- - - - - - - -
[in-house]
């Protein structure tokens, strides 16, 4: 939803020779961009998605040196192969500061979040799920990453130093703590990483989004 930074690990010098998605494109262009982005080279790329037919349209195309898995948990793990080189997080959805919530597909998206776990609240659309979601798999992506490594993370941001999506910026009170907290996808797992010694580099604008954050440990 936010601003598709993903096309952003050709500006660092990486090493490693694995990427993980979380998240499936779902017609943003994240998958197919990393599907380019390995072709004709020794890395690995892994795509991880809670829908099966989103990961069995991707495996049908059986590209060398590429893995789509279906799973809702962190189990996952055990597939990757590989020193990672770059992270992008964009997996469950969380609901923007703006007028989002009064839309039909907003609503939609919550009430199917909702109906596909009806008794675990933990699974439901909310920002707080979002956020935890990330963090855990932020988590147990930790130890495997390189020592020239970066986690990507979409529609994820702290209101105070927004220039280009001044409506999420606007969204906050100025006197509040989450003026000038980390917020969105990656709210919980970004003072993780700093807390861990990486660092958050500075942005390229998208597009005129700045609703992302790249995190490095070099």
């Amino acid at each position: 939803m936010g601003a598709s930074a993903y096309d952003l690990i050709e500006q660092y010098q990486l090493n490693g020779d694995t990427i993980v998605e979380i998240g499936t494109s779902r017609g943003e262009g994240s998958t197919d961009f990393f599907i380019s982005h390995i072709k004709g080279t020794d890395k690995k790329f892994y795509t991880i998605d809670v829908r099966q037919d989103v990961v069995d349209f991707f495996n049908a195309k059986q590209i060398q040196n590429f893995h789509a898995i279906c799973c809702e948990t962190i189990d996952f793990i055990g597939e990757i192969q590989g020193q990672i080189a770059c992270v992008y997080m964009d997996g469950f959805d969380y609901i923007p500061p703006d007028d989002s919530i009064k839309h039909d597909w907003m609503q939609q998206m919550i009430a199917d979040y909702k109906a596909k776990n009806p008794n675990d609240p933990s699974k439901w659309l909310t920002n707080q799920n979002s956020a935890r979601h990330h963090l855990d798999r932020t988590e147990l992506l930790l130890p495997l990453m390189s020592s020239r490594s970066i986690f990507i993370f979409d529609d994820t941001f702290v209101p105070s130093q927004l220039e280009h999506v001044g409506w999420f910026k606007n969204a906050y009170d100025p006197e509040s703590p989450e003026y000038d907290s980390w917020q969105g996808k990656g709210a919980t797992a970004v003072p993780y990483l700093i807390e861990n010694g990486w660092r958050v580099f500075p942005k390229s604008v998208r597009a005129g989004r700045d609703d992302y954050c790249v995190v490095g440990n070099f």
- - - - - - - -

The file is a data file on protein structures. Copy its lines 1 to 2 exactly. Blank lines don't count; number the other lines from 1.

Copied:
[in-house]
């Protein structure tokens, strides 16, 4: 939803020779961009998605040196192969500061979040799920990453130093703590990483989004 930074690990010098998605494109262009982005080279790329037919349209195309898995948990793990080189997080959805919530597909998206776990609240659309979601798999992506490594993370941001999506910026009170907290996808797992010694580099604008954050440990 936010601003598709993903096309952003050709500006660092990486090493490693694995990427993980979380998240499936779902017609943003994240998958197919990393599907380019390995072709004709020794890395690995892994795509991880809670829908099966989103990961069995991707495996049908059986590209060398590429893995789509279906799973809702962190189990996952055990597939990757590989020193990672770059992270992008964009997996469950969380609901923007703006007028989002009064839309039909907003609503939609919550009430199917909702109906596909009806008794675990933990699974439901909310920002707080979002956020935890990330963090855990932020988590147990930790130890495997390189020592020239970066986690990507979409529609994820702290209101105070927004220039280009001044409506999420606007969204906050100025006197509040989450003026000038980390917020969105990656709210919980970004003072993780700093807390861990990486660092958050500075942005390229998208597009005129700045609703992302790249995190490095070099």